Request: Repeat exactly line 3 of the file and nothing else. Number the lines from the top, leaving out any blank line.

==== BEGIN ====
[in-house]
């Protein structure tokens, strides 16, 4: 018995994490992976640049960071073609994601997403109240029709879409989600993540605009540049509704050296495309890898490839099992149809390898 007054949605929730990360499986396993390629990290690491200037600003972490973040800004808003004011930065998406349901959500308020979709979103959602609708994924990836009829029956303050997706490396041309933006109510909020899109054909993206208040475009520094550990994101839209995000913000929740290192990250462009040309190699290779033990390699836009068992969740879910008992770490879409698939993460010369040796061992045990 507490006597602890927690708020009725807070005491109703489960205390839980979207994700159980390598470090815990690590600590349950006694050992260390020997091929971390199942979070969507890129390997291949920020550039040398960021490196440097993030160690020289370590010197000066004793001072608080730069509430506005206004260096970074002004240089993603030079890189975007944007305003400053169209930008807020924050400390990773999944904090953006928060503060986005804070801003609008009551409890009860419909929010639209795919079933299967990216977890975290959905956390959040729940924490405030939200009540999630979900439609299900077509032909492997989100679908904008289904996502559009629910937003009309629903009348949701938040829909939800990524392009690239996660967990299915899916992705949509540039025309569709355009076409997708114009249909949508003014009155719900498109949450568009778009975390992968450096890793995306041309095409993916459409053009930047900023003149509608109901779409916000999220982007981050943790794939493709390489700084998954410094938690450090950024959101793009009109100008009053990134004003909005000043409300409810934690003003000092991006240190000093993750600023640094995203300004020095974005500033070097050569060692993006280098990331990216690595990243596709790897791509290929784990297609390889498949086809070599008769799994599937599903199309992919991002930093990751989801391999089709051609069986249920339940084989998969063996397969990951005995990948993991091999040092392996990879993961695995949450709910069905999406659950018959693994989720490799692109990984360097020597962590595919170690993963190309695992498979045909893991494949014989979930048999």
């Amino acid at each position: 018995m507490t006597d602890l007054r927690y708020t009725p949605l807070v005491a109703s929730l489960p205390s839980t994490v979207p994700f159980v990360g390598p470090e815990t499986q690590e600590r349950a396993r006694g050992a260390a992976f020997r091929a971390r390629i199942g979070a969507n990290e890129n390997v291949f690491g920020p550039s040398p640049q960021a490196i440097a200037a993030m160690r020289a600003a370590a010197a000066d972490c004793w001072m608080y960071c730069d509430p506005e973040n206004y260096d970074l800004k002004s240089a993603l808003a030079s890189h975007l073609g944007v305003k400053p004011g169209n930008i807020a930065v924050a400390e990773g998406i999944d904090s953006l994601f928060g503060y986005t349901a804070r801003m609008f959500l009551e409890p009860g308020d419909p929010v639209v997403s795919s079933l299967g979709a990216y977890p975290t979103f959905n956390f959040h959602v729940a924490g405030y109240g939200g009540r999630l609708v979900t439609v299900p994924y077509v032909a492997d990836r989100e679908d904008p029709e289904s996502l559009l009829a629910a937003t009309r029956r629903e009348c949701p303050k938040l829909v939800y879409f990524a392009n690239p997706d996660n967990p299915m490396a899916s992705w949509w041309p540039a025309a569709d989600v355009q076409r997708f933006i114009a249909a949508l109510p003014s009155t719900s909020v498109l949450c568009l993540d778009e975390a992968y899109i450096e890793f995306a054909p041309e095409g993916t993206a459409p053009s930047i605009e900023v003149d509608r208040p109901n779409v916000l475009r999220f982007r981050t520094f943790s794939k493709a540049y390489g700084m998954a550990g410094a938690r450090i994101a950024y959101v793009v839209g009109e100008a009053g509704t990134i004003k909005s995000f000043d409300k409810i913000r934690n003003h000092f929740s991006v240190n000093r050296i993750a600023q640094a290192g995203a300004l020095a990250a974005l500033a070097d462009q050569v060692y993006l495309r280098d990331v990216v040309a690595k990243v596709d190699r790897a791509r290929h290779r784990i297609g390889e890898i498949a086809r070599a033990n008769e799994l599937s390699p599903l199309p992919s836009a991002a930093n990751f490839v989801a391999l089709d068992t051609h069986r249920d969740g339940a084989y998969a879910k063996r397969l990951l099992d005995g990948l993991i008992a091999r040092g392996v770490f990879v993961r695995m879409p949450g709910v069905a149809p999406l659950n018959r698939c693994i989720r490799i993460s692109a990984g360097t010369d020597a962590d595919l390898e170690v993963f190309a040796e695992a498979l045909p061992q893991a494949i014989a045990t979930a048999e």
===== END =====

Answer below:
């Amino acid at each position: 018995m507490t006597d602890l007054r927690y708020t009725p949605l807070v005491a109703s929730l489960p205390s839980t994490v979207p994700f159980v990360g390598p470090e815990t499986q690590e600590r349950a396993r006694g050992a260390a992976f020997r091929a971390r390629i199942g979070a969507n990290e890129n390997v291949f690491g920020p550039s040398p640049q960021a490196i440097a200037a993030m160690r020289a600003a370590a010197a000066d972490c004793w001072m608080y960071c730069d509430p506005e973040n206004y260096d970074l800004k002004s240089a993603l808003a030079s890189h975007l073609g944007v305003k400053p004011g169209n930008i807020a930065v924050a400390e990773g998406i999944d904090s953006l994601f928060g503060y986005t349901a804070r801003m609008f959500l009551e409890p009860g308020d419909p929010v639209v997403s795919s079933l299967g979709a990216y977890p975290t979103f959905n956390f959040h959602v729940a924490g405030y109240g939200g009540r999630l609708v979900t439609v299900p994924y077509v032909a492997d990836r989100e679908d904008p029709e289904s996502l559009l009829a629910a937003t009309r029956r629903e009348c949701p303050k938040l829909v939800y879409f990524a392009n690239p997706d996660n967990p299915m490396a899916s992705w949509w041309p540039a025309a569709d989600v355009q076409r997708f933006i114009a249909a949508l109510p003014s009155t719900s909020v498109l949450c568009l993540d778009e975390a992968y899109i450096e890793f995306a054909p041309e095409g993916t993206a459409p053009s930047i605009e900023v003149d509608r208040p109901n779409v916000l475009r999220f982007r981050t520094f943790s794939k493709a540049y390489g700084m998954a550990g410094a938690r450090i994101a950024y959101v793009v839209g009109e100008a009053g509704t990134i004003k909005s995000f000043d409300k409810i913000r934690n003003h000092f929740s991006v240190n000093r050296i993750a600023q640094a290192g995203a300004l020095a990250a974005l500033a070097d462009q050569v060692y993006l495309r280098d990331v990216v040309a690595k990243v596709d190699r790897a791509r290929h290779r784990i297609g390889e890898i498949a086809r070599a033990n008769e799994l599937s390699p599903l199309p992919s836009a991002a930093n990751f490839v989801a391999l089709d068992t051609h069986r249920d969740g339940a084989y998969a879910k063996r397969l990951l099992d005995g990948l993991i008992a091999r040092g392996v770490f990879v993961r695995m879409p949450g709910v069905a149809p999406l659950n018959r698939c693994i989720r490799i993460s692109a990984g360097t010369d020597a962590d595919l390898e170690v993963f190309a040796e695992a498979l045909p061992q893991a494949i014989a045990t979930a048999e």